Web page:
John 18:12 So the band of soldiers and their captain and the officers of the Jews [Temple guards] arrested Jesus and bound him. 13 First they led him to Annas, for he was the father-in-law of Caiaphas, who was high priest that year. 14 It was Caiaphas who had advised the Jews that it would be expedient that one man should die for the people. ESV
What is the general theme of the passage?
The final act of the betrayal of Jesus has begun. The duty of the band of soldiers, their captain and the Temple guards is to arrest Jesus, but executing Jesus is a challenge for the line of authority. Annas, the first in line doesn’t want to deal with Jesus and hands Him off to Caiaphas. Caiaphas’s answer is not justice but convenience…sacrifice Jesus for the good of everyone involved.
What does it say about God (or Jesus or the Holy Spirit?)
There are no additional words here from John to justify the tension between God’s heart and these unfolding circumstances as the death of His Son becomes the convenience of man.
What does it say about people?
Man’s nature of betrayal is the silent emphasis of why these two verses about Jesus’s death matter.
Is there truth here for me?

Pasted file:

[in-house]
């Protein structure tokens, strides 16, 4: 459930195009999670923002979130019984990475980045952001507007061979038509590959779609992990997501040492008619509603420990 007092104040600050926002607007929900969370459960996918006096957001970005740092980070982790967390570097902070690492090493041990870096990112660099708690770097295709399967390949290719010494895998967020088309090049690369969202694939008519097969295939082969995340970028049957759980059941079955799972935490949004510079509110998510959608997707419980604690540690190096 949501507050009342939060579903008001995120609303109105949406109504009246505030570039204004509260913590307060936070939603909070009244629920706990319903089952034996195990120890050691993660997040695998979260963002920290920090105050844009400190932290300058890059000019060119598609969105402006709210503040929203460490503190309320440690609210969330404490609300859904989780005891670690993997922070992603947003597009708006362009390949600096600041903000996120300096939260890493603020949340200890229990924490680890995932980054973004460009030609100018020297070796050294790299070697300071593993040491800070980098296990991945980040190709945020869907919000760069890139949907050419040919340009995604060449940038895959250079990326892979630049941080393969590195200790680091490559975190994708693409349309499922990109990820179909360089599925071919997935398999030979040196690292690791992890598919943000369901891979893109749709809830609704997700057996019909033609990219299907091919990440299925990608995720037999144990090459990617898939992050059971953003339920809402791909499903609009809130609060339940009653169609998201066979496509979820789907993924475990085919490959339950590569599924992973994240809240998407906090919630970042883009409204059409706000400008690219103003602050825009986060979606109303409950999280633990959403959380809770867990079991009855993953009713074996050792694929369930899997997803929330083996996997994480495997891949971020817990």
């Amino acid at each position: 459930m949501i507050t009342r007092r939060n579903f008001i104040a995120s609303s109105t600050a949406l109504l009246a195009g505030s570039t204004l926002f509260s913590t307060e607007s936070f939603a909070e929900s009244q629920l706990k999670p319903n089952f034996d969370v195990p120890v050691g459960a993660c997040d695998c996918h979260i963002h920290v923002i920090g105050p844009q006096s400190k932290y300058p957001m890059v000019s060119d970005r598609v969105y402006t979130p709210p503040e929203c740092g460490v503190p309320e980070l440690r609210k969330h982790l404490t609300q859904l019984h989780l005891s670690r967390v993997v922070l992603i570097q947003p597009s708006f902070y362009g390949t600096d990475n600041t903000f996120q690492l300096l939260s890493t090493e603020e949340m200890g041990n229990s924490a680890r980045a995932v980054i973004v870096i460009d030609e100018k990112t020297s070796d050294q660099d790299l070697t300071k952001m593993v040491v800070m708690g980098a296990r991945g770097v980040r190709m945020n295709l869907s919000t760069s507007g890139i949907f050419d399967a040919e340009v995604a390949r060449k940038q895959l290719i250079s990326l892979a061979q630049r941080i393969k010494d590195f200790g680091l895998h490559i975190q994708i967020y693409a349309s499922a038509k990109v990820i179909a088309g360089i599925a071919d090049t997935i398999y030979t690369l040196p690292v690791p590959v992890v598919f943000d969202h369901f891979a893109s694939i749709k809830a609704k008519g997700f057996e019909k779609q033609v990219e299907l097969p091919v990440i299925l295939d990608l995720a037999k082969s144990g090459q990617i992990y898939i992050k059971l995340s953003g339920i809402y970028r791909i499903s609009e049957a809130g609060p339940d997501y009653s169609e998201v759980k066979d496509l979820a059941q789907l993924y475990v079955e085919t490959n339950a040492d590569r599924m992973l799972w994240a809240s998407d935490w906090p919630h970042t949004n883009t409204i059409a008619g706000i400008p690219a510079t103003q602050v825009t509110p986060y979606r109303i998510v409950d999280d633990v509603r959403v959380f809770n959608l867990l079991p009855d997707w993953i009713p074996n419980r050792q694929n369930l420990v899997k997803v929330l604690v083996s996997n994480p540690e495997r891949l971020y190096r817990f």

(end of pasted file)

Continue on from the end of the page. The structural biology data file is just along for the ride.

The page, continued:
These two verses showed me how complicated it is to have to deal with God’s “silence.” I wanted John to give me inspired Words from God about His reaction to this betrayal but instead I had to consider His silence revealed His Sovereignty. God knew exactly when, what and who would be involved in this part of Jesus’s story. That didn’t mean He justified the evil betrayal or that His heart wasn’t broken by the reality of it. It didn’t mean He’d overlooked the behavior of all those who took part in it just so His will would be done. Trying to figure out why John chose to emphasize God’s silence in these two verses forced my mind to consider the wisdom of what God “didn’t say.” The God who is all knowing, ever present and all powerful chose “silence” to endure the anguish of watching every detail of the plan He knew was coming to pass so His Son would be proclaimed “that one man [who] should die for the people.”